BANGOR, Maine — A Texas woman indicted for participating in one of the state’s largest bath salts distribution rings in Maine pleaded guilty Tuesday at the Penobscot Judicial Center to drug trafficking. She was sentenced to 2½ years in prison due to her “limited role” in the conspiracy.
Elizabeth Fuentes, 31, previously pleaded not guilty to aggravated trafficking in synthetic hallucinogenic drugs and unlawful possession of synthetic hallucinogenic drugs. Those charges were dropped after Fuentes pleaded guilty to the lesser charge.
The drug is known to cause paranoia, convulsions and psychotic behavior in users.
She was arrested Jan. 18 with three men at a Hermon home where at least eight pounds of the drug was being cut with foot powder and prepared for distribution, Assistant Attorney General Patrick Larson said Tuesday. All four have been held at the Penobscot County Jail unable to post bail since their arrests.
Larson said the case in which Fuentes is charged does not appear to be connected to the recent indictment of 14 people in federal court on charges of conspiracy to distribute bath salts in 2011.
Fuentes was described Tuesday by her defense attorney Hunter Tzovarras as co-defendant Arthur Coy’s “girlfriend.” She traveled from Texas to Maine with him, the Bangor lawyer told Superior Court Justice Ann Murray.
“Her role was very limited,” Tzovarras said. “She was not involved in the scheme except for that night.”
Larson told the judge that Fuentes had no criminal history. The prosecutor also said that a search of cell phones and computers from the Hermon house and motel room she shared with Coy showed she was not involved further in the drug distribution ring.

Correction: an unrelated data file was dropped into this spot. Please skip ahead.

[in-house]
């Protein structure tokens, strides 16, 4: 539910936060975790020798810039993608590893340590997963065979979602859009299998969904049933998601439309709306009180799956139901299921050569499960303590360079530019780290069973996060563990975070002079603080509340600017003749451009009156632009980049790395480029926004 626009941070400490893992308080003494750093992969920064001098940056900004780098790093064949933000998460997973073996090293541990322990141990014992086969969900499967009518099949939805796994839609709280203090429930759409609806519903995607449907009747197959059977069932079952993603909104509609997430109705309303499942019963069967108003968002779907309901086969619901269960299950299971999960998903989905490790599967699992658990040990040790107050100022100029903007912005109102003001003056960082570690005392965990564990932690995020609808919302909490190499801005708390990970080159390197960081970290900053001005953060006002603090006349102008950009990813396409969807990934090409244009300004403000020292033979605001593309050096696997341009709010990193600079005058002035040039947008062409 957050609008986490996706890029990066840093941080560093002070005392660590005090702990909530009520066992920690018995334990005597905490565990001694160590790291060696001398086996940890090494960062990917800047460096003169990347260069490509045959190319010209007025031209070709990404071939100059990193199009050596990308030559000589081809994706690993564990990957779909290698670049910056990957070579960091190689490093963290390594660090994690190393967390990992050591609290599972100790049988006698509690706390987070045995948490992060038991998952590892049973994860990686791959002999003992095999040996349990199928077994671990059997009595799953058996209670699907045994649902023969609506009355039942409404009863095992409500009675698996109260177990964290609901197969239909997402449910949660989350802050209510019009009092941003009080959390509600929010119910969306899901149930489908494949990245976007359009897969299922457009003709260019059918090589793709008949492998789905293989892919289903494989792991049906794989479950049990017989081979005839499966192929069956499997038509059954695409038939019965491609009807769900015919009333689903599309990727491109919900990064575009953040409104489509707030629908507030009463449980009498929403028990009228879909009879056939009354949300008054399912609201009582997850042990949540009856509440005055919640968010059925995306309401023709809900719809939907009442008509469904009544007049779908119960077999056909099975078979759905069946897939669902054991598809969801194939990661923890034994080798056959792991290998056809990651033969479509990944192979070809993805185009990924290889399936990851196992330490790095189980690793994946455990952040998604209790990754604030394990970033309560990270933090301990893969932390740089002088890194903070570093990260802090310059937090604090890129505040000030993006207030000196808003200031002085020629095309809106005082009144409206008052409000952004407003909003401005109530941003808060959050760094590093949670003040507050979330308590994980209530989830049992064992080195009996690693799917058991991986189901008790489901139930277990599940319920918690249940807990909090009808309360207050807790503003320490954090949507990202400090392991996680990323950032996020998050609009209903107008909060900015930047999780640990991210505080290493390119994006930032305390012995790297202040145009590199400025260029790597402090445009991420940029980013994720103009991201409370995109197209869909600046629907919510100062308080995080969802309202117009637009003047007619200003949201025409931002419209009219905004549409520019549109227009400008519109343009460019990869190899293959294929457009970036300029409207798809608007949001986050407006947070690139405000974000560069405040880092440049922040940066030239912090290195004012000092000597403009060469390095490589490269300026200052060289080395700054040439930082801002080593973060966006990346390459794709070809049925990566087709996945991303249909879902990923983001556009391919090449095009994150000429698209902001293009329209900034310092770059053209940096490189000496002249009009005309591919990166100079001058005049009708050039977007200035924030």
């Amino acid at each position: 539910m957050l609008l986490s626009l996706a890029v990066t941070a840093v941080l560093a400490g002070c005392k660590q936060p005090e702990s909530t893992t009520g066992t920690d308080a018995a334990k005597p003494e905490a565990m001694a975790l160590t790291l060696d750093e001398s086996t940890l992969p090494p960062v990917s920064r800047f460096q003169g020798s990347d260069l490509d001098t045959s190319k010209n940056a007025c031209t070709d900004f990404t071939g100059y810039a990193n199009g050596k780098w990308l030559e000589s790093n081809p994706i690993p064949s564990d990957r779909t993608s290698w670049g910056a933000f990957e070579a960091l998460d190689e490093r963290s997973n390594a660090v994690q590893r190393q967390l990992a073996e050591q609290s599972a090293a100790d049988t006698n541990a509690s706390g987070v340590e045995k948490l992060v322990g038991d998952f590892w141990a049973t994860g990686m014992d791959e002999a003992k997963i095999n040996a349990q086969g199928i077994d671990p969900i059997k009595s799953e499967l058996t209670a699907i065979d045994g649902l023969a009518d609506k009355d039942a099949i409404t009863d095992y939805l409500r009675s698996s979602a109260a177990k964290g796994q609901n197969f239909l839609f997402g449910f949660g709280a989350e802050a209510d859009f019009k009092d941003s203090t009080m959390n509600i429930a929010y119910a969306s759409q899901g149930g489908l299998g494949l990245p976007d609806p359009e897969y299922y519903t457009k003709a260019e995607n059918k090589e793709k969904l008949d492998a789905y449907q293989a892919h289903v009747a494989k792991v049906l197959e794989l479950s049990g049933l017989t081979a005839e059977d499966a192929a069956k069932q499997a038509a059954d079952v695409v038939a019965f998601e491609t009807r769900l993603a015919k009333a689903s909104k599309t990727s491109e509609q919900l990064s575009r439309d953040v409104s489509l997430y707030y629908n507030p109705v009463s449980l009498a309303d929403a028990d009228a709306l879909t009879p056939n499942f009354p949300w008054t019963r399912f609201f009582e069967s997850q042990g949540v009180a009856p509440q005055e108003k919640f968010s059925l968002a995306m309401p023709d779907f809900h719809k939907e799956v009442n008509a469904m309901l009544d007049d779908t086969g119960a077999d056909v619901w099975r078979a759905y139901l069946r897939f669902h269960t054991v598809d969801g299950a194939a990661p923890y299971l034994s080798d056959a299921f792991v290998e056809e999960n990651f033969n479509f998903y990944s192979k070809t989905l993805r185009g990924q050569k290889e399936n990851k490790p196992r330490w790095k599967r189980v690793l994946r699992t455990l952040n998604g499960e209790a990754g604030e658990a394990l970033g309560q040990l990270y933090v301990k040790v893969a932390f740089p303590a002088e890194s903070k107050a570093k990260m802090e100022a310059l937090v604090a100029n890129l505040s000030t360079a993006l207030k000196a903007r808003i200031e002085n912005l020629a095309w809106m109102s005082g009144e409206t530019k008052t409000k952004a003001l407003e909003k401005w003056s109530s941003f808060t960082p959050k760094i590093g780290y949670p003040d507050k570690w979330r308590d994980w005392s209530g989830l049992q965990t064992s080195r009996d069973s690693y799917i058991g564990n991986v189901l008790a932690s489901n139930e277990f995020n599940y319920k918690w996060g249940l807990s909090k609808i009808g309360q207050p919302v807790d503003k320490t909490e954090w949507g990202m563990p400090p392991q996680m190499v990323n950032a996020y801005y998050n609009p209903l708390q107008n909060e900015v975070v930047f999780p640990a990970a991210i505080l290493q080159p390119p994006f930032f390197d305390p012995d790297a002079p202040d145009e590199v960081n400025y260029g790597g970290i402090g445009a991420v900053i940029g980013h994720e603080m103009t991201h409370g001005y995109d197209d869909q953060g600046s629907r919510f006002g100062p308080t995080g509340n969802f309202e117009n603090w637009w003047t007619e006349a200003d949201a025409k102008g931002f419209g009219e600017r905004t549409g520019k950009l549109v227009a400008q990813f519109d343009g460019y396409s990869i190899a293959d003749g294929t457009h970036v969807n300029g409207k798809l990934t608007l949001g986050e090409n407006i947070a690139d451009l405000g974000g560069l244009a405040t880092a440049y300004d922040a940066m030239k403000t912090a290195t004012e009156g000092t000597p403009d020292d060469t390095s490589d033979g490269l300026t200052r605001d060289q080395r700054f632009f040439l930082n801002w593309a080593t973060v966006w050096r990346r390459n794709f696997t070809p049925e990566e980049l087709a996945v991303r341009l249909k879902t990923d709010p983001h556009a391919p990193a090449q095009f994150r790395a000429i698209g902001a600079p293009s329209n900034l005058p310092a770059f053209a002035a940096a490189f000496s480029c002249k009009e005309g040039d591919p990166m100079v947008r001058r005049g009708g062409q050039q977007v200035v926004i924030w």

More than eight pounds of bath salts was recovered when she and three others were arrested. It was shipped to Texas and Maine from China, according to a previously published report.
Fuentes and Coy were indicted by the Penobscot County grand jury March 27 along with Leonard D. Wells Jr., 53, of Greenbush and Hermon and Stephen M. Warren, 29, of Corinth on drug and other charges.
In addition to the eight pounds seized Jan. 18 at Wells’ Hermon home, another 16 pounds that Coy allegedly sent to himself in Texas was seized several days later, Larson said Tuesday after Fuentes’ sentencing. The street value of the 24 pounds was estimated at $1.7 million, according to a previously published report.
Fuentes was the first to change her plea to guilty and be sentenced.
Larson told the judge Tuesday that the Texas woman was found in a bedroom of Wells’ home by Penobscot County Sheriff’s deputies when they went to perform a bail check on Wells. He was out on bail on a burglary charge, the drug prosecutor said.
Wells and his stepson Warren told deputies that no one else was at home, but after hearing noise coming from what they believed was a bedroom, the deputies went to investigate, Larson said.
“When they opened the door, the room was filled with a white, dusty haze,” Larson told Murray. “There were two people hiding behind a bed.”
In addition to Fuentes and Coy, deputies found a folding table covered with a white powder that was later proved to be bath salts, a rolling pin, plastic dishes, rubber gloves, plastic bags, four empty cans of foot powder and respirators, Larson said. The prosecutor also said investigators had reviewed security tapes from a local discount store and identified Coy and Fuentes purchasing the items earlier in the day.
If Fuentes had been convicted of aggravated trafficking in synthetic hallucinogenic drugs, a Class A crime, she would have faced up to 30 years in prison and a fine of up to $50,000.
Trial dates for her co-defendants have not been set. They most likely will be set after a hearing in late September on a motion challenging the legality of the statute on which the charges filed against all four defendants are based. The motion was dismissed in Fuentes’ case Tuesday after her plea deal was accepted.